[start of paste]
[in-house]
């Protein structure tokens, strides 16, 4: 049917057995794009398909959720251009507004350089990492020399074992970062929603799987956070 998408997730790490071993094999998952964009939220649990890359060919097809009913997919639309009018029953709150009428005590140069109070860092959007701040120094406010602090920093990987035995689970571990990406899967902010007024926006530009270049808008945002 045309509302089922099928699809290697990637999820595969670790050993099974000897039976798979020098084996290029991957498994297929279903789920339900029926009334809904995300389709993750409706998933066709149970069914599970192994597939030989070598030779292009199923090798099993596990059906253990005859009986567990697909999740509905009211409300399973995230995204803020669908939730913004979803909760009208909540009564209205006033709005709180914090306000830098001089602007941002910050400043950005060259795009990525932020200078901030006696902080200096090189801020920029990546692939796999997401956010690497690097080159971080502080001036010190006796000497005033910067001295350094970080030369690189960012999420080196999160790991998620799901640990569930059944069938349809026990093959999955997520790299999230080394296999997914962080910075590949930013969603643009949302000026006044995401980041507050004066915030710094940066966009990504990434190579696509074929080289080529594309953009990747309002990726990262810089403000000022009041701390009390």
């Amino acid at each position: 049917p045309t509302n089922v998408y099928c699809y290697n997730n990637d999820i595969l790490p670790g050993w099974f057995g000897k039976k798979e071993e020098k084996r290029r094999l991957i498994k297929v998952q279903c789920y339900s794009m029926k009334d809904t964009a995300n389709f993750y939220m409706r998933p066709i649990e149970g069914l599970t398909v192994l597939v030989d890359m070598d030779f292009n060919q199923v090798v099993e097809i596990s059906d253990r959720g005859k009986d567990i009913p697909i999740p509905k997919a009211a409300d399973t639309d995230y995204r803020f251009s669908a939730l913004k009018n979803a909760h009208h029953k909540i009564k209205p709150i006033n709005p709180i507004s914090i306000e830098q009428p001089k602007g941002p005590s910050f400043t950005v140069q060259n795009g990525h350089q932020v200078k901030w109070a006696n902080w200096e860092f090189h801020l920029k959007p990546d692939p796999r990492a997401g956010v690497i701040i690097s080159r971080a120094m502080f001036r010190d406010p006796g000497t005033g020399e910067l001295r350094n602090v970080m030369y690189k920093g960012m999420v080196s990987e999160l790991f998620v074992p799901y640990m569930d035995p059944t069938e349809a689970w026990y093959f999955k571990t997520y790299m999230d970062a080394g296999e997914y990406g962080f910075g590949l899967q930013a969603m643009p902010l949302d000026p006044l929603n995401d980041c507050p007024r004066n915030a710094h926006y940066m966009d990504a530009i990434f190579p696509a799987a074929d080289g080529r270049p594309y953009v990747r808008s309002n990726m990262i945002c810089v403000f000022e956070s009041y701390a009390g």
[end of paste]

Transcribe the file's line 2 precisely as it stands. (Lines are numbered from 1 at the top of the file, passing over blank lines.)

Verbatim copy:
């Protein structure tokens, strides 16, 4: 049917057995794009398909959720251009507004350089990492020399074992970062929603799987956070 998408997730790490071993094999998952964009939220649990890359060919097809009913997919639309009018029953709150009428005590140069109070860092959007701040120094406010602090920093990987035995689970571990990406899967902010007024926006530009270049808008945002 045309509302089922099928699809290697990637999820595969670790050993099974000897039976798979020098084996290029991957498994297929279903789920339900029926009334809904995300389709993750409706998933066709149970069914599970192994597939030989070598030779292009199923090798099993596990059906253990005859009986567990697909999740509905009211409300399973995230995204803020669908939730913004979803909760009208909540009564209205006033709005709180914090306000830098001089602007941002910050400043950005060259795009990525932020200078901030006696902080200096090189801020920029990546692939796999997401956010690497690097080159971080502080001036010190006796000497005033910067001295350094970080030369690189960012999420080196999160790991998620799901640990569930059944069938349809026990093959999955997520790299999230080394296999997914962080910075590949930013969603643009949302000026006044995401980041507050004066915030710094940066966009990504990434190579696509074929080289080529594309953009990747309002990726990262810089403000000022009041701390009390």